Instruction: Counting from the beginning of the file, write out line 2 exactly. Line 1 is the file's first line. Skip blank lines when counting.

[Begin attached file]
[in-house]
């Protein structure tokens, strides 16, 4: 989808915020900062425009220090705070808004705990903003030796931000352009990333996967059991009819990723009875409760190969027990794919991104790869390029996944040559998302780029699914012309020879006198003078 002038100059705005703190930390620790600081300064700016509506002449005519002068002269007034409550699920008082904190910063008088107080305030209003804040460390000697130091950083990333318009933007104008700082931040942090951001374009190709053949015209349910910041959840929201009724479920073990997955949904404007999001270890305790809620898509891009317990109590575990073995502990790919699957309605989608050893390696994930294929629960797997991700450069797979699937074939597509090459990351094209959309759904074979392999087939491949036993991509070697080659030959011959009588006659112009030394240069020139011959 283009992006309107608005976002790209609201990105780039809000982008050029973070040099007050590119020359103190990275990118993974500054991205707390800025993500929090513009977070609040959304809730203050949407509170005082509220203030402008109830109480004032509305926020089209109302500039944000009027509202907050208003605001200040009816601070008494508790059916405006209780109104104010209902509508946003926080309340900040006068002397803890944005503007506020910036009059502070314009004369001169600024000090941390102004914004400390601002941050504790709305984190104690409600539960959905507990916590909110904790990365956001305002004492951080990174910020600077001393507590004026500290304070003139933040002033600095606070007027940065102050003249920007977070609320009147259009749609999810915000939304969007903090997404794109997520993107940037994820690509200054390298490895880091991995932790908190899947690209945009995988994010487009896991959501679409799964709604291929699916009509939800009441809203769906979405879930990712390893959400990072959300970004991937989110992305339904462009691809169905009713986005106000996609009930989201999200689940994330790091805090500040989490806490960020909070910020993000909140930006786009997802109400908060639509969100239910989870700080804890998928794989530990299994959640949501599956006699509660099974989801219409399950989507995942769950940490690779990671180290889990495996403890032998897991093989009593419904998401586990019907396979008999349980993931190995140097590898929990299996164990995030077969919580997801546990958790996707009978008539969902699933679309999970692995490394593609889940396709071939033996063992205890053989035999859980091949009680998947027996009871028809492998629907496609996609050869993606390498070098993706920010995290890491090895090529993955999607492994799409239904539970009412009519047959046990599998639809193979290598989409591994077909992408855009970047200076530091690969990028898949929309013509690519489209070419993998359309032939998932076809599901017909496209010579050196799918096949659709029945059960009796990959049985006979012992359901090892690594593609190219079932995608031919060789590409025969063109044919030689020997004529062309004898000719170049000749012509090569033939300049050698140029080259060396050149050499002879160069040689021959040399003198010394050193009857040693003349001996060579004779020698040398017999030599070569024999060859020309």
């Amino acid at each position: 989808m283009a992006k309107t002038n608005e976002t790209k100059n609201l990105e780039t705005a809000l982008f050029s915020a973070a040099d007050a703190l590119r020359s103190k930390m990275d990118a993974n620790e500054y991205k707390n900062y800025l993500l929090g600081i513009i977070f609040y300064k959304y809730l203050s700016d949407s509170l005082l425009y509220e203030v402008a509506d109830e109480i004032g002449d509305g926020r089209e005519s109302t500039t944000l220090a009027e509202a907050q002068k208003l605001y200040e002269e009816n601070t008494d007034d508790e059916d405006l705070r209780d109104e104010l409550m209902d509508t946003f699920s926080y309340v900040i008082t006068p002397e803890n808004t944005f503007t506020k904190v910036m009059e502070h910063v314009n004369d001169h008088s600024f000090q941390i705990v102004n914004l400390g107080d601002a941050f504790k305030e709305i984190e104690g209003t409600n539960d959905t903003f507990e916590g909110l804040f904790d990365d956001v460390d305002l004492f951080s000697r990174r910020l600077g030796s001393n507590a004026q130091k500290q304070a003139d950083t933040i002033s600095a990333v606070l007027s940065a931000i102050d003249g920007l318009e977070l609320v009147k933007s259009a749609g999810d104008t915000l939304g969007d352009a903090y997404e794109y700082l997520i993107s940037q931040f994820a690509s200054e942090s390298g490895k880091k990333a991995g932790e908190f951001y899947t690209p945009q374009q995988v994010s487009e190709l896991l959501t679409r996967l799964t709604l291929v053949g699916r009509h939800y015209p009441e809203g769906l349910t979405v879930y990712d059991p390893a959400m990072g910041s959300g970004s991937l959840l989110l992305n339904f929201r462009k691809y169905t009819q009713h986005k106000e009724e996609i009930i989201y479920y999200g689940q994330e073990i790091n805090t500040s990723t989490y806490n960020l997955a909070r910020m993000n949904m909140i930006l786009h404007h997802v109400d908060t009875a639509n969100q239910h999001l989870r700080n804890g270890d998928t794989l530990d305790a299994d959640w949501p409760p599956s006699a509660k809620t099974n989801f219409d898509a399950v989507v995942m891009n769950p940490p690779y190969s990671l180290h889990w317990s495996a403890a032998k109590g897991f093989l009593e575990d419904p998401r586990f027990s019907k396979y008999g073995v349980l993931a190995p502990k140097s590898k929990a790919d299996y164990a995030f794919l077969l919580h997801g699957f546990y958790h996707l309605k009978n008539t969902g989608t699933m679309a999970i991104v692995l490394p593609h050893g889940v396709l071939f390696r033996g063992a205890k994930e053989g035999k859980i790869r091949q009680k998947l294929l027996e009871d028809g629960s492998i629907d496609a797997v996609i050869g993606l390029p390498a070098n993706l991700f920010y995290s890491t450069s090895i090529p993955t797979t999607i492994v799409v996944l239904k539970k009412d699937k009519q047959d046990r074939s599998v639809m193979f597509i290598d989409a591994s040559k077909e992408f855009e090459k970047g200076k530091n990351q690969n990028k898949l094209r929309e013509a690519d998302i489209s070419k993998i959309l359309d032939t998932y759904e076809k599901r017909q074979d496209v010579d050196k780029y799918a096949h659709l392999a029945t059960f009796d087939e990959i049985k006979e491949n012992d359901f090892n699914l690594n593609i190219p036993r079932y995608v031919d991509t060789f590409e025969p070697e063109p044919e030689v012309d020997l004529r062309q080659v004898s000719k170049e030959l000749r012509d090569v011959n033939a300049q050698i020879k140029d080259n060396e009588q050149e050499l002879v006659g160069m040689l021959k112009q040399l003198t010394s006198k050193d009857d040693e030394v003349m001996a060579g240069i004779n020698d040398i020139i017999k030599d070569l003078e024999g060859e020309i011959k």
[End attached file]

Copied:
């Protein structure tokens, strides 16, 4: 989808915020900062425009220090705070808004705990903003030796931000352009990333996967059991009819990723009875409760190969027990794919991104790869390029996944040559998302780029699914012309020879006198003078 002038100059705005703190930390620790600081300064700016509506002449005519002068002269007034409550699920008082904190910063008088107080305030209003804040460390000697130091950083990333318009933007104008700082931040942090951001374009190709053949015209349910910041959840929201009724479920073990997955949904404007999001270890305790809620898509891009317990109590575990073995502990790919699957309605989608050893390696994930294929629960797997991700450069797979699937074939597509090459990351094209959309759904074979392999087939491949036993991509070697080659030959011959009588006659112009030394240069020139011959 283009992006309107608005976002790209609201990105780039809000982008050029973070040099007050590119020359103190990275990118993974500054991205707390800025993500929090513009977070609040959304809730203050949407509170005082509220203030402008109830109480004032509305926020089209109302500039944000009027509202907050208003605001200040009816601070008494508790059916405006209780109104104010209902509508946003926080309340900040006068002397803890944005503007506020910036009059502070314009004369001169600024000090941390102004914004400390601002941050504790709305984190104690409600539960959905507990916590909110904790990365956001305002004492951080990174910020600077001393507590004026500290304070003139933040002033600095606070007027940065102050003249920007977070609320009147259009749609999810915000939304969007903090997404794109997520993107940037994820690509200054390298490895880091991995932790908190899947690209945009995988994010487009896991959501679409799964709604291929699916009509939800009441809203769906979405879930990712390893959400990072959300970004991937989110992305339904462009691809169905009713986005106000996609009930989201999200689940994330790091805090500040989490806490960020909070910020993000909140930006786009997802109400908060639509969100239910989870700080804890998928794989530990299994959640949501599956006699509660099974989801219409399950989507995942769950940490690779990671180290889990495996403890032998897991093989009593419904998401586990019907396979008999349980993931190995140097590898929990299996164990995030077969919580997801546990958790996707009978008539969902699933679309999970692995490394593609889940396709071939033996063992205890053989035999859980091949009680998947027996009871028809492998629907496609996609050869993606390498070098993706920010995290890491090895090529993955999607492994799409239904539970009412009519047959046990599998639809193979290598989409591994077909992408855009970047200076530091690969990028898949929309013509690519489209070419993998359309032939998932076809599901017909496209010579050196799918096949659709029945059960009796990959049985006979012992359901090892690594593609190219079932995608031919060789590409025969063109044919030689020997004529062309004898000719170049000749012509090569033939300049050698140029080259060396050149050499002879160069040689021959040399003198010394050193009857040693003349001996060579004779020698040398017999030599070569024999060859020309």